Dominican-Iraqi sister Habiba Bihnam Toma spoke Wednesday about the time she spent helping refugees after bombings in northern Iraq in 2014.
Toma said she and her fellow sisters did not want to leave Qaraqosh, Iraq until everyone in the village had fled, but upon hearing news that ISIS was on its way, they were forced to retreat.
“A friend called me and tearfully pleaded that the sisters leave quickly,” Toma, who began learning English in the fall, said.
“ISIS had already entered…and we were in grave danger.” ISIS demanded the remaining survivors convert to Islam, pay monthly fees or be killed.
Between this and the explosions, 25,000 Iraqis were forced to leave their homes, many with little more than the clothes on their backs. “(The) only (things) we brought with us (were) our prayer books,” Toma said.
“It was a shock to leave the walls of our convent and see the streets full of cars and people, all doing as we were doing, leaving our (homes) out of fear for our lives.”
Alongside their neighbors, the Dominican sisters traveled 48 miles east to Ankawa, Iraq.
“The main road was (so) filled with cars and people walking that we could not continue,” Toma said. “We abandoned the road for (an) unused path.”
A soldier guarding the border of Ankawa’s providence, Kurdistan, kept the Dominican sisters from entering by car.
“I told him all of (the) sisters can’t walk,” Toma said. “They are elderly.” They had barely reached Ankawa when ISIS invaded. “We heard the sound of gunshots,” Toma said.
“We were afraid. (We) cried, prayed and moved slowly among the thousands of people crouching to the ground to avoid the bullets and yelling, ‘Where are you, O God? Why have you abandoned us?’”
Toma said survivors lived on the streets and in churches.
Many sought shelter in incomplete buildings that did not have windows or roofs. The only heat they had to prepare food with was from the sun.
Many were crying. They were sleep-deprived, hungry and thirsty. Like the Dominican sisters, the priests and bishops who had also fled and suffered the same fate refused to leave the refugees’ sides.
“Finally, all of the sisters arrived at the convent,” Toma said.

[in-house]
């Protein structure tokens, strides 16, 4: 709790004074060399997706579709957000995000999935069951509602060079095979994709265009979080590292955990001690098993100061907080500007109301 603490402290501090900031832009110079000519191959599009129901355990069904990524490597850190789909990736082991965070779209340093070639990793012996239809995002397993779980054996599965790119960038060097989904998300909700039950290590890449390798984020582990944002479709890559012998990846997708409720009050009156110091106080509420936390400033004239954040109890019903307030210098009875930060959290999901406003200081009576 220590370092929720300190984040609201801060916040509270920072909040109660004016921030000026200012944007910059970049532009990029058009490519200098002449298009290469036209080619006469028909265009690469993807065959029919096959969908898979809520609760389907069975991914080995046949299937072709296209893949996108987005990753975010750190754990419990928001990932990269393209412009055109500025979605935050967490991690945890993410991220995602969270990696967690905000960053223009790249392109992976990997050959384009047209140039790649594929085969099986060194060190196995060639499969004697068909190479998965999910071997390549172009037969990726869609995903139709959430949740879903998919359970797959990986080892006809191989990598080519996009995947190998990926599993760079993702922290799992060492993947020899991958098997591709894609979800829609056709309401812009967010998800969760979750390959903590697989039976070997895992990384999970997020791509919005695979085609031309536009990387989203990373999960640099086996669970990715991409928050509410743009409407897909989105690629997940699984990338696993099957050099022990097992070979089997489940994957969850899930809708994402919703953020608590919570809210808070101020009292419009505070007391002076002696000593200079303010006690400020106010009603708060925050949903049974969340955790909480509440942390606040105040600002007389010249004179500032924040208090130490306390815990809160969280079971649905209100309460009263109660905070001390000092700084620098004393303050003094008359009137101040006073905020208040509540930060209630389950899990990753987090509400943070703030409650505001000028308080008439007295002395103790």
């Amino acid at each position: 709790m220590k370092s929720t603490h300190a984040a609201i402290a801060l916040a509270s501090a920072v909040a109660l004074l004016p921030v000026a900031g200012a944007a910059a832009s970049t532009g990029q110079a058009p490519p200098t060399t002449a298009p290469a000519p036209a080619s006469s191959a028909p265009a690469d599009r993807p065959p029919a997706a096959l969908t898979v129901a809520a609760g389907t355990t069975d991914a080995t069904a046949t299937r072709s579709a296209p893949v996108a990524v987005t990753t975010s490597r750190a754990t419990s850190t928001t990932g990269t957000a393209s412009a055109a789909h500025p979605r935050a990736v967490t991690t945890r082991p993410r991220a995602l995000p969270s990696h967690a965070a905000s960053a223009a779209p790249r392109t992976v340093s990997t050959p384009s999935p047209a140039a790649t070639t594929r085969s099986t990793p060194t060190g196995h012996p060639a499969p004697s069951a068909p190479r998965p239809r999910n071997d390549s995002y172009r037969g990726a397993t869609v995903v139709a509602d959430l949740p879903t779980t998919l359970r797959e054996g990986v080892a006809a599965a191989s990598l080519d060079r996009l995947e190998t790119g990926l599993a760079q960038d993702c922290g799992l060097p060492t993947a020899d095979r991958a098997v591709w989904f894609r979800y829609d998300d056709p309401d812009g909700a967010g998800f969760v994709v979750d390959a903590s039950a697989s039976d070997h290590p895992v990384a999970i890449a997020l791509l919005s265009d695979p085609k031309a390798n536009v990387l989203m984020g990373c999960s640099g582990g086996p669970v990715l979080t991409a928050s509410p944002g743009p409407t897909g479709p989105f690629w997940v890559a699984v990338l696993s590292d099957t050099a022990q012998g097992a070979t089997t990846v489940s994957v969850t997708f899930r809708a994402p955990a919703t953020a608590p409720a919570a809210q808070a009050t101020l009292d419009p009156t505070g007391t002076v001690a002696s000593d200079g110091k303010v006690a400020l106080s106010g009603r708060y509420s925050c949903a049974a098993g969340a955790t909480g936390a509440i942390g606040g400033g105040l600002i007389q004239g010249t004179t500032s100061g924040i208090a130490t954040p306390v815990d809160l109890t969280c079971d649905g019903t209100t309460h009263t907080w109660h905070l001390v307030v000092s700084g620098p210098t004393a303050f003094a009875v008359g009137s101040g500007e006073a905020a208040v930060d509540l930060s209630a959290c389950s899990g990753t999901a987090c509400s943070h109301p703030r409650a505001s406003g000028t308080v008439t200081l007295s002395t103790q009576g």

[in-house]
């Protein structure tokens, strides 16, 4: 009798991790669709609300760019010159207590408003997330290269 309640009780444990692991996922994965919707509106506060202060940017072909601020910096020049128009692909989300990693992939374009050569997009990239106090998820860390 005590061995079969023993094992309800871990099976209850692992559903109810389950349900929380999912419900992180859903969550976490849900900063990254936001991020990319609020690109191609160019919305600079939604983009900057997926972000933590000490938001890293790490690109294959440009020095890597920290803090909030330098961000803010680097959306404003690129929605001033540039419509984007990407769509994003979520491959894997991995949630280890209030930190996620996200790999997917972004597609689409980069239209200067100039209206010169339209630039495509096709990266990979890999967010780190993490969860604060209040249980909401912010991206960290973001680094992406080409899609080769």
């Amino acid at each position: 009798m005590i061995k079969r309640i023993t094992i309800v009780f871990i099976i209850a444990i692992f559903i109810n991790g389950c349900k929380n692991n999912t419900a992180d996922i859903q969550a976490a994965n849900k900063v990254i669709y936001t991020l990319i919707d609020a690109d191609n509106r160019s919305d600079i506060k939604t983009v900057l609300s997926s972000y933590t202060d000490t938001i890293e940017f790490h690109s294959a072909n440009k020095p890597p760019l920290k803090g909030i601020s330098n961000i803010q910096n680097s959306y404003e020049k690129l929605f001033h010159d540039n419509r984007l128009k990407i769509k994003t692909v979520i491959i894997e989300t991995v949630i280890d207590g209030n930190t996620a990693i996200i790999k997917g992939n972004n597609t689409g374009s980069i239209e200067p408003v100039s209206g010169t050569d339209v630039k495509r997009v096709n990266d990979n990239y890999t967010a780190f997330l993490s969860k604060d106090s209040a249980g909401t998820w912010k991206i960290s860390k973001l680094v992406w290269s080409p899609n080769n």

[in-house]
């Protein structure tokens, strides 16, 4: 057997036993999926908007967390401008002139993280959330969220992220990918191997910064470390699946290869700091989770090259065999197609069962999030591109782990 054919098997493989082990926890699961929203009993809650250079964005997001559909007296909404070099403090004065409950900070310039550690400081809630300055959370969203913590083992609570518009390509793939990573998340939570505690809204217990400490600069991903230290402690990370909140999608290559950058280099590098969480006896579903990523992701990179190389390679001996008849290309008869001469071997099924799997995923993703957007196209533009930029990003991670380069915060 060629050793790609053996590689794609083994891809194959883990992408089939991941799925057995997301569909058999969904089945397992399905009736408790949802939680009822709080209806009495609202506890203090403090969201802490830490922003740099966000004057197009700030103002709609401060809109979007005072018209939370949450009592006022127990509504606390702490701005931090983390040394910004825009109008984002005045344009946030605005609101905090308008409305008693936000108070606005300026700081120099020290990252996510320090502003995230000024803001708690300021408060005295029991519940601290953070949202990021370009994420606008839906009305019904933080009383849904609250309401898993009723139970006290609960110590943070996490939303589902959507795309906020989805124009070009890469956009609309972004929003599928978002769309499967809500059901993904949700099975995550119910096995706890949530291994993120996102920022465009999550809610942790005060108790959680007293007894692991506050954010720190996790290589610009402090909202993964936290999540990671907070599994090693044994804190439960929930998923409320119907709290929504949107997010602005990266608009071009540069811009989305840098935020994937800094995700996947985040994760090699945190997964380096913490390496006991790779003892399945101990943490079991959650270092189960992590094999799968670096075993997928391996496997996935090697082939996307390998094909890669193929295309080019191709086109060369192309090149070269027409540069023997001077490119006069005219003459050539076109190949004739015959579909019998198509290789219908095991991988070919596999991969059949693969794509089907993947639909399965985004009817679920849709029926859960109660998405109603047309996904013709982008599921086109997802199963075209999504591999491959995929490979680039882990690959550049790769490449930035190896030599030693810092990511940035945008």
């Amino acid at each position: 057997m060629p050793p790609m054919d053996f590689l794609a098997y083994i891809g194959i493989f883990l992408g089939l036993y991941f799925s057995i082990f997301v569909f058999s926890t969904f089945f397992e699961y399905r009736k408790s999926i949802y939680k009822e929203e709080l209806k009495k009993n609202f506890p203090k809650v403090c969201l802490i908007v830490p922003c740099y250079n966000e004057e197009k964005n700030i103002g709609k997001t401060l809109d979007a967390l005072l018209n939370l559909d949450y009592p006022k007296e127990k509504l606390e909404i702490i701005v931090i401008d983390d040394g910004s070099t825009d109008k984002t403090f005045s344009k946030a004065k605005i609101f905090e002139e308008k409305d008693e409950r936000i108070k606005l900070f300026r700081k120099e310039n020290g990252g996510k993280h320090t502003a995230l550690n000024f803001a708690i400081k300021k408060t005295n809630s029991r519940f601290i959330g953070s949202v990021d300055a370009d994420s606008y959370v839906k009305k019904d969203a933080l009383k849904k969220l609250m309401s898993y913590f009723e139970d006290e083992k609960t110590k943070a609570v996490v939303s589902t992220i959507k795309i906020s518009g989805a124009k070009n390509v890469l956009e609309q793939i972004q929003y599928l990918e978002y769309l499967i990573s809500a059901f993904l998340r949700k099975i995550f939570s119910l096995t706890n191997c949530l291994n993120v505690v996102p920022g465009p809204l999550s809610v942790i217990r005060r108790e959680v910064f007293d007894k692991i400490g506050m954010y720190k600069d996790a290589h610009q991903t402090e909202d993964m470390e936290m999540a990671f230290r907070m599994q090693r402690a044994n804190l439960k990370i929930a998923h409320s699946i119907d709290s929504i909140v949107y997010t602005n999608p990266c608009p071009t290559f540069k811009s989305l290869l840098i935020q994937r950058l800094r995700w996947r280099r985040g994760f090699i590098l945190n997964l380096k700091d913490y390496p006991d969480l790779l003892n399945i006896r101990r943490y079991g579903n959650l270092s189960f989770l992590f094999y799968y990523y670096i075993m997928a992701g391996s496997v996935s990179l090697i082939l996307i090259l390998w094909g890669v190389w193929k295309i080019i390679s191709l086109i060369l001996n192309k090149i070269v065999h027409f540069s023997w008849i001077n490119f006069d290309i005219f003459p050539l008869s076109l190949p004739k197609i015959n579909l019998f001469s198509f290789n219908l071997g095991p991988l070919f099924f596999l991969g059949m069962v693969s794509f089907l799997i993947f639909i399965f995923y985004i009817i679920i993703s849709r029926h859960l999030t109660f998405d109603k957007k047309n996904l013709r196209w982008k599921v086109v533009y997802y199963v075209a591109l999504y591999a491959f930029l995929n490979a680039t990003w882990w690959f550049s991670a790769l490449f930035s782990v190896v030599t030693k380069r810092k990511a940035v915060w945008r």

“(We) numbered 75 living in a building meant to hold 20.” The sisters and priests split into 15 teams of two to travel across Ankawa and assist at various camps, with some living in a school abandoned for the summer.
“All day we visited (the refugees), listened to their suffering, encouraged them to be patient, wait in hope and strength of their faith,” Toma said.
The sisters gathered adults to pray and kept the children busy at play. They accepted donations of food, clothing, water and money.
“Each family had limited living space, several sharing one classroom, others crowding under the stairs or living in tents,” Toma said.
“The men and young people slept outside under the stars.” Eventually, school was back in session, and the refugees were forced out to the tents.
Toma recalled that the rain brought snakes and scorpions, but eventually the church managed to rent houses for the displaced families.
“Some of the young adults (had) given up their college in order to work and provide for their families,” Toma said.
“Because all of our (younger) students were without school, we noticed an increase in violent behavior among them.”
As a result, the sisters opened four makeshift kindergartens and two elementary schools.
“Everyone was suffering because ISIS destroyed not only our homes and schools but our churches and monasteries and all the landmarks of our 2,000-year-old Christian culture,” Toma said.
“We feel that we can only return to our village when there is peace and when the international community can (ensure) our safety and protection.”
by Mallory Kutnick